Matthew Perry, who starred as sarcastic-but-sweet Chandler Bing in the hit series Friends, has died. He was 54.
The Emmy-nominated actor who was raised in Ottawa was found dead of an apparent drowning at his Los Angeles home Saturday, according to the Los Angeles Times and celebrity website TMZ, which was the first to report the news. Both outlets cited unnamed sources confirming Perry’s death.
NBC News, citing an unnamed representative for the actor and a law enforcement source, reported the actor was found dead of an apparent drowning at his home in the Pacific Palisades neighborhood of Los Angeles.
In a statement, Warner Bros. Television Group said it is “devastated” by Perry’s passing.
“Matthew was an incredibly gifted actor and an indelible part of the Warner Bros. Television Group family,” it said. “The impact of his comedic genius was felt around the world, and his legacy will live on in the hearts of so many. This is a heartbreaking day, and we send our love to his family, his loved ones, and all of his devoted fans.”
His publicists and other representatives did not immediately respond to messages from The Associated Press seeking comment. Asked to confirm police response to what was listed as Perry’s home address, LAPD Officer Drake Madison told AP that officers had gone to that block “for a death investigation of a male in his 50s.”
Perry’s 10 seasons on Friends made him one of Hollywood’s most recognizable actors, starring opposite Jennifer Aniston, Courteney Cox, Matt LeBlanc, Lisa Kudrow and David Schwimmer as a friend group in New York City.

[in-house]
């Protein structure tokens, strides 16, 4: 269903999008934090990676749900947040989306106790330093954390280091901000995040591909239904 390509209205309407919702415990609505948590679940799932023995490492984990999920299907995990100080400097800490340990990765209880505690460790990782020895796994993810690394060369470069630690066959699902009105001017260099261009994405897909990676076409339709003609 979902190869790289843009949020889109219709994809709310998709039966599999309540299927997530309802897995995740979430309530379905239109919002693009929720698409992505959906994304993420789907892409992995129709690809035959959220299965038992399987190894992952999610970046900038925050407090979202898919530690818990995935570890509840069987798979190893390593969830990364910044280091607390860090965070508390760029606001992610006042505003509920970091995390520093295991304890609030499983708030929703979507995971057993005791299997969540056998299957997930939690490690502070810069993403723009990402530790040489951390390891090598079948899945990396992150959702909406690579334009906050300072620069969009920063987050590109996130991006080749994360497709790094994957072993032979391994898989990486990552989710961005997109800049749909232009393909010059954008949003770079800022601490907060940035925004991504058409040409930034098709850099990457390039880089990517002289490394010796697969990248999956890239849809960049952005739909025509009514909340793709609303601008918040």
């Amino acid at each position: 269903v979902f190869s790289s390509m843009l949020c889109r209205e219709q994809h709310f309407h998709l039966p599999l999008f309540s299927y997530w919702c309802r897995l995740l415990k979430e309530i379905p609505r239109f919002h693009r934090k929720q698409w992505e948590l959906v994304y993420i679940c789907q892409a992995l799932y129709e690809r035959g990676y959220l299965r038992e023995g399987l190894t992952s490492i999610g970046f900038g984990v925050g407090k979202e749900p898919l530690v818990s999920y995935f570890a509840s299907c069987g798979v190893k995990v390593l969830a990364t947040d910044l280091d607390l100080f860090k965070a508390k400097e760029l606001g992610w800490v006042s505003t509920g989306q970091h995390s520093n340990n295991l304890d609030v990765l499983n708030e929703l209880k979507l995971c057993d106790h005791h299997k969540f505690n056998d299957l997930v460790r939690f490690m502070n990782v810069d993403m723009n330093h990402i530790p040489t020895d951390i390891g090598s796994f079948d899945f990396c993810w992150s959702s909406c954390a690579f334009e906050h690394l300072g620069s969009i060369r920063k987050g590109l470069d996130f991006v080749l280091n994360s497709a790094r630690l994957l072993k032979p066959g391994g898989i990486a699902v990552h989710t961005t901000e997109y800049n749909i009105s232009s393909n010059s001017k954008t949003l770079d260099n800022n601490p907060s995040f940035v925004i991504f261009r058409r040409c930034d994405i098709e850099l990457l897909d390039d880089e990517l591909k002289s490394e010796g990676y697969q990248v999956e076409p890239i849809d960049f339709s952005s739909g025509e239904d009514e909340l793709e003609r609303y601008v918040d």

As Chandler, he played the quick-witted, insecure and neurotic roommate of LeBlanc’s Joey and a close friend of Schwimmer’s Ross. By the series’ end, Chandler is married to Cox’s Monica and they have a family, reflecting the journey of the core cast from single New Yorkers to married and starting families.
The series was one of television’s biggest hits and has taken on a new life — finding a surprising popularity with younger fans — in recent years on streaming services.
Friends ran from 1994 until 2004, and the cast notably banded together for later seasons to obtain a salary of $1 million US per episode for each.
Unknown at the time was the struggle Perry had with addiction and an intense desire to please audiences.
“Friends was huge. I couldn’t jeopardize that. I loved the script. I loved my co-actors. I loved the scripts. I loved everything about the show but I was struggling with my addictions, which only added to my sense of shame,” he wrote in his memoir, Friends, Lovers and the Big Terrible Thing. “I had a secret and no one could know.
“I felt like I was gonna die if the live audience didn’t laugh, and that’s not healthy for sure. But I could sometimes say a line and the audience wouldn’t laugh and I would sweat and sometimes go into convulsions,” Perry wrote. “If I didn’t get the laugh I was supposed to get I would freak out. I felt that every single night. This pressure left me in a bad place. I also knew of the six people making that show, only one of them was sick.”
An HBO Max reunion special in 2021 hosted by James Corden fed into huge interest in seeing the cast together again, although the program consisted of the actors discussing the show and was not a continuation of their characters’ storylines.
Perry received one Emmy nomination for his Friends role and two more for appearances as an associate White House counsel on The West Wing.
Perry also had several notable film roles, starring opposite Salma Hayek in the rom-com Fools Rush In and Bruce Willis in the the crime comedy The Whole Nine Yards.
The Massachusetts-born actor grew up in Ottawa after his mother, a Canadian journalist who once served as press secretary to former prime minister Pierre Trudeau, divorced Perry’s father and married a Canadian broadcast personality.
At the age of 15, Perry moved to Los Angeles to pursue acting and improvisational comedy.
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